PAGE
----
New Delhi: The government on Monday proposed spending significantly higher amounts to build urban and rural infrastructure in its Budget for 2009-10.
It has also reinforced its intention of getting banks and the private sector to fund large infrastructure projects so it can focus on the social sector.
The Budget stepped up by 45% allocation to Bharat Nirman, the United Progressive Alliance government’s flagship plan to build rural infrastructure. Outlays for rural housing, roads, electrification and irrigation have been raised by 63%, 57%, 27% and 75%, respectively, over the allocations made in the budget estimates for 2008-09.
Right track: Finance minister Pranab Mukherjee intends to step up infrastructure spending to 9% of GDP by 2014. Harikrishna Katragadda / Mint
The Budget also proposed to spend Rs12,887 crore to build urban infrastructure, an increase of 87% over the previous year, in spite of concerns over completion of projects sanctioned under the scheme.
Finance minister Pranab Mukherjee told Parliament that he intended to step up infrastructure spending to 9% of the gross domestic product by 2014, but didn’t address questions of delivery and implementation of these schemes, many of which suffer from poor execution.
The Budget also proposed a more modest 23% increase in allocation for the National Highways Authority of India. This is a clear signal that the government intends to stick to toll-based highway projects involving private firms wherever possible, a highway authority official said on condition of anonymity.
The Budget continued India’s policy of making state-owned infrastructure financier, India Infrastructure Finance Co. Ltd (IIFCL), the nodal body for financing large infrastructure projects.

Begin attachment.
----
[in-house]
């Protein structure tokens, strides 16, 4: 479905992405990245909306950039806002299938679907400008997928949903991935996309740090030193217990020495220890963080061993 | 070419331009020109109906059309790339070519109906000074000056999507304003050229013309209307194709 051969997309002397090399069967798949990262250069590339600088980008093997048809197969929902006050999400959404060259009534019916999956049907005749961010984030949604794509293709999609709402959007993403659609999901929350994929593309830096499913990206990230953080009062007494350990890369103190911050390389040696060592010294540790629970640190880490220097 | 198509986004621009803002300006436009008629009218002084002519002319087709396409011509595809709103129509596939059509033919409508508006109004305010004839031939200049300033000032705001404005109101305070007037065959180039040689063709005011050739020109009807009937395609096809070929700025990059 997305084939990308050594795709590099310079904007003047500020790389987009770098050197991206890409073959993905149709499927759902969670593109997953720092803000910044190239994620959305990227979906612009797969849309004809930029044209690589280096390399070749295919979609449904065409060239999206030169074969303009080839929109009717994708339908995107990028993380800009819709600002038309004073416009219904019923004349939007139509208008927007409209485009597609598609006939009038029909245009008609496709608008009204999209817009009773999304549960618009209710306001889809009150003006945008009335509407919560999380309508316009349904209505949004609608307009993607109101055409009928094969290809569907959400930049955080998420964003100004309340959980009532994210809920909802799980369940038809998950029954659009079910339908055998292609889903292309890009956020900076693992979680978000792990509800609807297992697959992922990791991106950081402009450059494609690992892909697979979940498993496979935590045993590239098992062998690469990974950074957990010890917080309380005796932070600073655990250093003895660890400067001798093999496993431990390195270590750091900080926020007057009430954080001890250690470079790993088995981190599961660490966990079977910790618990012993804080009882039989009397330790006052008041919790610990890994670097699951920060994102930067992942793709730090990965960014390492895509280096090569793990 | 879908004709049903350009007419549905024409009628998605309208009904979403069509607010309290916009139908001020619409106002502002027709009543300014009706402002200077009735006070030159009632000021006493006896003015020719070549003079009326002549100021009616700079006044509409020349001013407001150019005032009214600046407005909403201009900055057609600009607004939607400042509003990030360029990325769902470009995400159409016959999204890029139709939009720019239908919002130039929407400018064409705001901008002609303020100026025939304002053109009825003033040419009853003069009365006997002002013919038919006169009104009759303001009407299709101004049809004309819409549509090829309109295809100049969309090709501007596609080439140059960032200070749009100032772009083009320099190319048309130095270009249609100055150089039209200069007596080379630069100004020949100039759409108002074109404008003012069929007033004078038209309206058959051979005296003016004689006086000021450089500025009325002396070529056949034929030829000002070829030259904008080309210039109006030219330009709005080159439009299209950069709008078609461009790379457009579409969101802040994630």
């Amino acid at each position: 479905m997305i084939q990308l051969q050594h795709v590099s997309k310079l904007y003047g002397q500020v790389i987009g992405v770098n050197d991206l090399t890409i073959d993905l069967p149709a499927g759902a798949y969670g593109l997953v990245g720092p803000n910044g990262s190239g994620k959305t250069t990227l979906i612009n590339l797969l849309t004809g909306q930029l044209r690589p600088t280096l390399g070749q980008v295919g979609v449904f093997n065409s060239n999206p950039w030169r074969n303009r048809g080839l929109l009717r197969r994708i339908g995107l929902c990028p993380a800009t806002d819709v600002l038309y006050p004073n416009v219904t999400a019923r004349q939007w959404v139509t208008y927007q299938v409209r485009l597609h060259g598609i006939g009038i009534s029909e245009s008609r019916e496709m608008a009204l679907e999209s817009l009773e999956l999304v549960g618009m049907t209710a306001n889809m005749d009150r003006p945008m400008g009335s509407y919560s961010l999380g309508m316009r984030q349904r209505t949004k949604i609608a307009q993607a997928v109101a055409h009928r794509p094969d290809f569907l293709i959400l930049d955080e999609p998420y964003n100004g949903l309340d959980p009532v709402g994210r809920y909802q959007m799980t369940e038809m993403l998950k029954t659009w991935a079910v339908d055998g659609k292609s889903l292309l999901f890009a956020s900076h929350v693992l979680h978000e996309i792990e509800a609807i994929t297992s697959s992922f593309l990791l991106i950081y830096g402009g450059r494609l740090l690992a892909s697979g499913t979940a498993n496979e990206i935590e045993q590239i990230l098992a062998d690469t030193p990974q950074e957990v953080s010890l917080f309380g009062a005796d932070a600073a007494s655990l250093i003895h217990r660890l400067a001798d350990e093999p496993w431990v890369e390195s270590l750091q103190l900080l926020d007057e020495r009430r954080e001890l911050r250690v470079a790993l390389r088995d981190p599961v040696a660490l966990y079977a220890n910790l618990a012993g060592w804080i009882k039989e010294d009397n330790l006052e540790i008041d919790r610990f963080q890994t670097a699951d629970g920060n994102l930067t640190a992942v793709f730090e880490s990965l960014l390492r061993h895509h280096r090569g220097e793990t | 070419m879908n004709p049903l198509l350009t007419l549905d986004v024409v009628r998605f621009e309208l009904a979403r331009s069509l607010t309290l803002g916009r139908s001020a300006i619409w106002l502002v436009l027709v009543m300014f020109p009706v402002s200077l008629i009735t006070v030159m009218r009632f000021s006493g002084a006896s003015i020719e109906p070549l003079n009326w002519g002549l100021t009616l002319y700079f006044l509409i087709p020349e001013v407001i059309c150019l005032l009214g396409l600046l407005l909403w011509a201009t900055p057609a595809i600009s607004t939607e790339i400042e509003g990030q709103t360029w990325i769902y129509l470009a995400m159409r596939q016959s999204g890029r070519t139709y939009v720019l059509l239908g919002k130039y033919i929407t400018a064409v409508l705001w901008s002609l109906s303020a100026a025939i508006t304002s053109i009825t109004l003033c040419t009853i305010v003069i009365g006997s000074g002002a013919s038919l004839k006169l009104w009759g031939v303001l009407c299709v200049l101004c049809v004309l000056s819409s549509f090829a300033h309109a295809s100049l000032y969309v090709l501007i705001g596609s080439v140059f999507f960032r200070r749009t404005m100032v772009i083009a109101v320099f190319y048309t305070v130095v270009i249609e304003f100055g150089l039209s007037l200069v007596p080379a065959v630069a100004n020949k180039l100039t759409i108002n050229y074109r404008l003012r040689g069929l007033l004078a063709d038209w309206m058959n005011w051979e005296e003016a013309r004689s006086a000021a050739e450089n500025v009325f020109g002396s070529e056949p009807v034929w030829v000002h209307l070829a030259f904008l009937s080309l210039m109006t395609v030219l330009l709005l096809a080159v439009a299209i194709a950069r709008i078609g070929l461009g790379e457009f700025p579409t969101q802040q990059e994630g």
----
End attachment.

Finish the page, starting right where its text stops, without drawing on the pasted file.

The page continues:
IIFCL will be allowed to buy out infrastructure loans from banks, allowing the latter to provide more loans. IIFCL earlier this year was given permission to issue Rs10,000 crore in tax-free bonds, which it would use to refinance infrastructure project loans made by banks.
IIFCL chairman S. S. Kohli said the company would announce details of the scheme in two months.
Infrastructure developers also stand to benefit, with duties on prefabricated concrete slabs and blocks used in construction being removed.
Analysts welcomed the increased focus on infrastructure but said the government should have announced means of plugging a patchy implementation record, without which increasing the flow of money was meaningless.
“While there has been huge talk of infrastructure and PPP (public- private partnership), there has been no movement. Outlays for all existing schemes have increased, but we were looking for anything on delivery,” said Vinayak Chatterjee, chairman and founder of project management consultancy Feedback Ventures Pvt. Ltd. “The fact that there was not even a whisper on delivery makes this a carry-on-as-usual Budget.”
“The Budget focuses on more inclusive growth, though at the cost of fiscal consolidation,” said Neeraj Swaroop, regional chief executive, India and South Asia, Standard Chartered Bank.